Speech by Nurul Kabir, poem read by Padma Balasubramanian below.
Thanks, everybody for being here today. It is a great day, a beautiful day and I am happy to be here with all of you!
And I remember that no more than a few days ago, at 9 AM in the morning on the other side of the world, in Bangladesh, a nine-story building had collapsed, with 5000 workers in it. And people died.
People died. People died cruelly. With their limbs stuck under the rubble. They had no food and water for over four days. They died in anguish thinking of their infants that they had left behind, the father and the mother that they could no longer support with their meager earnings.
They died because they were made to go back into a building that was in danger of collapse. They died because their managers forced them to go in and work. They died for a job that paid $40 a month.
Now, since 2006 there have been over a thousand such deaths. We as consumers in the west do have responsibility. Because those people died making the clothes we wear.
They are being killed because in the chain connecting us to them something is amiss. Something is amiss because we know that for every garment piece that is sold at $100 in the western market, the governments of the consuming countries in the west earn more than $25 in tax, the retailer in the west makes $50 and of the rest, nearly $24 go to the owner’s profit and costs, and a worker gets less than $1.
[Shouts of “Shame” from people assembled at vigil]
Now, the multi-national companies say that “Look, we don’t have any responsibility, because we are contracting to sub-contractors and them to sub-contractors”. They work in cooperation with the government [in the outsourced country}. And the government supports the owners of the factories. The police are on their [owner’s] side, the administration is on their side. Till today not a single factory owner has been punished. The workers, on the other hand, have no unions. They do have industrial police, recently formed, not to protect them but for the express purpose of “keeping order” in the factories.
Now, this is an old story. In 1995, Gap made shirts in El Salvador. They sold for $20 outside. The worker got 18 cents. Men, women, children! toiled in sweatshop hell for 14 hours a day. Some formed a union. The subcontracting factory fired them. Others went on strike. At the end of the year, Gap said we are moving to Asia.
The multi-national companies say this: “Look, if you don’t behave yourselves we will move away. We will leave El Salvador and we will go to Bangladesh, from Bangladesh we will go to Haiti. Why will go to the moon if you don’t behave”.
So how are we to protect poor working people’s rights on this world?
Well, the first thing we have to realize is that the multi-national corporations aren’t about to go to the moon, there are no workers there, not yet. They live on this planet, where WE live and die.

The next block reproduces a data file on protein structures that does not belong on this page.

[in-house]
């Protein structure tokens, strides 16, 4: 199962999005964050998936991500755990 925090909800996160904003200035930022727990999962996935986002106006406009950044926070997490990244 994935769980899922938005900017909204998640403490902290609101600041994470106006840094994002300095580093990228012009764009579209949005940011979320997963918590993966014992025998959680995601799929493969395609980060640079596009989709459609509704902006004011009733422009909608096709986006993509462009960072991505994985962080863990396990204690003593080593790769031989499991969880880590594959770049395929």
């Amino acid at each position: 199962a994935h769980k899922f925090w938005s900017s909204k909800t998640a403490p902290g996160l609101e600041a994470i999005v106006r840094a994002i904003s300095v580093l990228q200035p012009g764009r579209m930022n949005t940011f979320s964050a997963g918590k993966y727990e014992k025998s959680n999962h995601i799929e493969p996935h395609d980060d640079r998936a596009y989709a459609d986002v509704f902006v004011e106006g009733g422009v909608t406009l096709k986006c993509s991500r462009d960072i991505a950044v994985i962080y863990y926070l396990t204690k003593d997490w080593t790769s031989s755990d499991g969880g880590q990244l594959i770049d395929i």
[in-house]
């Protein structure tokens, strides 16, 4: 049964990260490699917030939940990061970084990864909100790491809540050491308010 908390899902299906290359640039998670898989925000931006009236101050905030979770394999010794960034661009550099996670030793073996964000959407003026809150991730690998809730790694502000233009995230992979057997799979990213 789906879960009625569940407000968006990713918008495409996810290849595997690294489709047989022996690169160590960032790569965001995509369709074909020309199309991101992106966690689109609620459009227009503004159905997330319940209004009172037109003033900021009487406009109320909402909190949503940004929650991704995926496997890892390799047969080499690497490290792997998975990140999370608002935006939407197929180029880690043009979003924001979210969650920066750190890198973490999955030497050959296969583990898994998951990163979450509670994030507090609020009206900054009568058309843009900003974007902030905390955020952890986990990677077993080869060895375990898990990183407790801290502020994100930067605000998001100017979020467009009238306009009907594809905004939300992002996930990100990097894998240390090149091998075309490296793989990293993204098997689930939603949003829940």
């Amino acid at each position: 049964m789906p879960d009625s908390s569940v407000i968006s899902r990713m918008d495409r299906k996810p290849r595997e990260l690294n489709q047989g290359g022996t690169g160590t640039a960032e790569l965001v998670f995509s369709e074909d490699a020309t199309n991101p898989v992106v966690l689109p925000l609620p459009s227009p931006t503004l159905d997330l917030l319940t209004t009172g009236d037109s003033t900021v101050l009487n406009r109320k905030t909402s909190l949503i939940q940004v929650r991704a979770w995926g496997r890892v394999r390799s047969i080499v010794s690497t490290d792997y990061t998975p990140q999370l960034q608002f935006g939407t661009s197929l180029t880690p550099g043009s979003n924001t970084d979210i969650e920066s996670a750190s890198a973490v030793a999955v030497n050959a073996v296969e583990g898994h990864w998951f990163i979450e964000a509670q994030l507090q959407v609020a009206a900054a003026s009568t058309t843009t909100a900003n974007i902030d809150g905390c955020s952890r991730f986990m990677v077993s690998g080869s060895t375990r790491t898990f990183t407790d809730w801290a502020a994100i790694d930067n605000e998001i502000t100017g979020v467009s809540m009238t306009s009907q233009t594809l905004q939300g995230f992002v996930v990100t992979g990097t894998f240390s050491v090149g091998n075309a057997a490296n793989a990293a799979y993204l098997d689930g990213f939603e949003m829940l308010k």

For me, the way is that nowhere in the world should somebody be made to go back to burning buildings, collapsing buildings. If the rights of all workers are upheld, then in the so-called race to the bottom, there is a bottom below which we can’t go to.
So generally if we look at the alliances in the whole supply chain that gives us a guide of where we are and where we should be. There are the alliances between the multi-nationals and the governments, and the works, perhaps, with us.
And specifically, of course, and I say this specifically too certain aggrieved members of the Bangladeshi “Community” :
We do not undertake any action that is not in concert with working people’s express demands.
We work in humility. We know that we are not the workers themselves. In unity, we see what the workers want, and to the best of our ability, we will give them our support.
If we do that, I think, we can achieve the goal that we – all of us – want. Which is: “The people united will never be defeated”
[Chorus of slogans from the people assembled at vigil]
Poem Read by Padma Balasubramanian
Your feet are raised toward Bangladesh
By Ali Riaz, translated for AlalODulal.org by Tibra Ali
The music of your anklets used to ring out in your mother’s yard and your own home
Your upturned hands used to rise up in prayer
That was yesterday
That was when we sold your tears and sweat for cheap
You were extremely useful to us
Useful in terms of dollar value,
Useful in terms of international trade,
Useful for the governmental statistics
More than once, your face and your dedication to work I have used,
After creasing out the folds and wrinkles, to represent Bangladesh in brightly-lit seminar rooms.